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cipal grammatical forms which chiefly discriminate the Anglo-Saxon and English, as well as those which severally mark what may be called the old English (Henry III. to Edward III.), and middie English (Edward III. to Elizabeth), we must content ourselves with referring the curious to the excellent chapters of Dr. Latham's work which treat of these
There was undoubtedly a certain infusion of French derivatives; but these were far too few sensibly to colour the stream of diction, as may be easily seen if any one will be at the pains to inspect the earliest specimens. Perhaps it would have been well had we avoided the term Anglo-Norman in tracing the pedigree of our speech; it is certainly apt to suggest an idea, never realised in the history of our language,— probably in the history of no language under heaven, -the deliberate blending together of two totally different tongues, in equal proportions and as co-ordinate elements. This idea is apt, we say, to be suggested to the reader who is not acquainted with the documents which disclose to us the history of the language; and, in some cases, the term has certainly been employed to express some such idea. Thus, Ellis, in his 'Specimens of the Early English Poets,' has used the term to designate the 'jargon,' as he calls it, employed in the commercial intercourse between the conquerors and the conquered.' Hallam justly remarks that Ellis has drawn upon his imagination in this account. Ellis more correctly describes the
grown out of use, and that other so generally prevailed, that I dare not presume to set this afoot again. Albeit (to tell you my opinion), I am persuaded that the lack hereof, well considered, will be found a great blemish to our tongue. For, seeing Time and Person be, as it were, the Right and Left hand of a Verb, what can the maiming bring else, but a Lameness to the whole Body?' *Part II. ch. ii. sections 48-54.
matter, when he says, 'that the language of the Church was Latin,—that of the king and nobles, Norman, that of the people, Anglo-Saxon.' There he should have stopped. When applied to any remains, not imaginary, Anglo-Norman means, as already said, compositions essentially French, in which the original language-like the Anglo-Saxon -may have suffered grammatical degradation, but exhibits comparatively little foreign tincture.
On inspecting the remains of early English and Anglo-Norman (as for example in the Political Songs' published by the Camden Society, where the specimens of either language lie in convenient proximity), we see these statements as to the nature of the change illustrated. Each language, indeed, exhibits some deflection from the grammatical structure of the language from which it is derived, but each retains its vocabulary nearly incorrupt; the interchange of words is comparatively very slight. The so-called Anglo-Norman is in diction French, -the so-called English, Anglo-Saxon.*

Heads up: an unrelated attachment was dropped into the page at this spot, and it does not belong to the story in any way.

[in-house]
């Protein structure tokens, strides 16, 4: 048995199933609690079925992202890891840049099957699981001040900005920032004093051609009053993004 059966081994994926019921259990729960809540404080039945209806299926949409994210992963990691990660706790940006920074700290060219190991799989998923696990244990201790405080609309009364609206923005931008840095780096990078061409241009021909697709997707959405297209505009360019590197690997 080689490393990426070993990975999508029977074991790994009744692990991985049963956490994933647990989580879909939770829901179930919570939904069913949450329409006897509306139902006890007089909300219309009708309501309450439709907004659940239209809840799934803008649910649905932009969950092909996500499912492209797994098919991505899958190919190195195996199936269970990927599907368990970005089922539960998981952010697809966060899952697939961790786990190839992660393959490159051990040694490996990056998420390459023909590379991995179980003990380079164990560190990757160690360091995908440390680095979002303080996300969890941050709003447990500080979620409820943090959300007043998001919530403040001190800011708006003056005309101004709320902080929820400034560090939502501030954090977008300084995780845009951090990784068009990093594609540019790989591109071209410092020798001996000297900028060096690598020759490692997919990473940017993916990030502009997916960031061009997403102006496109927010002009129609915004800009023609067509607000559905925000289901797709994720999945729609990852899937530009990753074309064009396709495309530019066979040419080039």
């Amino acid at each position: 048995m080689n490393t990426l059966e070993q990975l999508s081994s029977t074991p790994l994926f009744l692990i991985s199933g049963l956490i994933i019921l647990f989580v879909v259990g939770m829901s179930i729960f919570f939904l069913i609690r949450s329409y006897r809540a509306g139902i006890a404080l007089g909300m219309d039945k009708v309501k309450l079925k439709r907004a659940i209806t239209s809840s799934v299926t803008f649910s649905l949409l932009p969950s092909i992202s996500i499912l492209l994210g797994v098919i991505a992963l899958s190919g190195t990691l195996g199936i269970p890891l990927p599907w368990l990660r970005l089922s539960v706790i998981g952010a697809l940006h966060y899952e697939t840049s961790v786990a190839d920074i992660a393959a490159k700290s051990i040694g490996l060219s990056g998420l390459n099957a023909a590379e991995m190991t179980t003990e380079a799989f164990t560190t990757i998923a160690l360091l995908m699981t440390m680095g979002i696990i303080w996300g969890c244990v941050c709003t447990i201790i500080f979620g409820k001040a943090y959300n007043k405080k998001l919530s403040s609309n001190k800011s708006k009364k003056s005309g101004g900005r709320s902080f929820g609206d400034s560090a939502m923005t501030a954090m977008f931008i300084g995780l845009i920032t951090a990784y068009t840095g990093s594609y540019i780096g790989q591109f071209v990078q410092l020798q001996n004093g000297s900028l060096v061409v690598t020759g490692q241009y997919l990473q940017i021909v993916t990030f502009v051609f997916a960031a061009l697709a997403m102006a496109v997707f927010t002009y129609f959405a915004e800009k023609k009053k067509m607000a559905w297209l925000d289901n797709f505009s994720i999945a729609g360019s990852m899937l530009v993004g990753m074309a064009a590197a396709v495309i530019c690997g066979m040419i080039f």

It would be easy to show that much later, even when that powerful agent, extensive translation from French by Chaucer and others, had led to a much more extensive adoption of French terms, -the coinage or importation of new words was not so large as seriously to alter the ratio of the elements of the language. That the infusion of such foreign terms, during the important period in which the change was principally effected,—that is, from 1150 to 1250,— was almost a vanishing quantity, is proved by all the literary remains which have come down to us. For
The Anglo-Norman language is a phrase not quite so unobjectionable as the Anglo-Norman constitution; and as it is sure to deceive, we might better lay it aside altogether.'-Literature of Europe, vol. i. p. 58.
example, the Saxon Chronicle, which was continued by different compilers till the death of Stephen (1154) just within the critical century, is all written in AngloSaxon. There are, indeed, some French words in the latter parts; but they are very few. Several of the grammatical rules, however, are neglected, which shows that great changes in the grammatical structure of the language had already taken place. * Another proof that the infusion of French words was small, is afforded by Layamon's translation of Wace's 'Romance of Brut.' The best authorities do not fix this translation by our 'English Ennius' earlier than 1200. A long extract may be seen in Ellis's Specimens; who admits that it contains no word which we are under the necessity of referring to a French root. But the entire translation has since been published by the Society of Antiquaries. They describe it on the title-page as a semi-Saxon poetical paraphrase; and on a stricter comparison of the two versions of Layamon (for there are two, the second being some years later than the first), Sir Frederick Madden observes, that if we reckon ninety words of French origin in both texts, containing together more than 56,000 lines, we shall be able to form a tolerably correct estimate, how little the English language was really affected by foreign converse even as late as the middle of the thirteenth century.' For details of the extent to which the Anglo-Saxon predominates over every other element of our language, we must refer the reader to our previous article; contenting our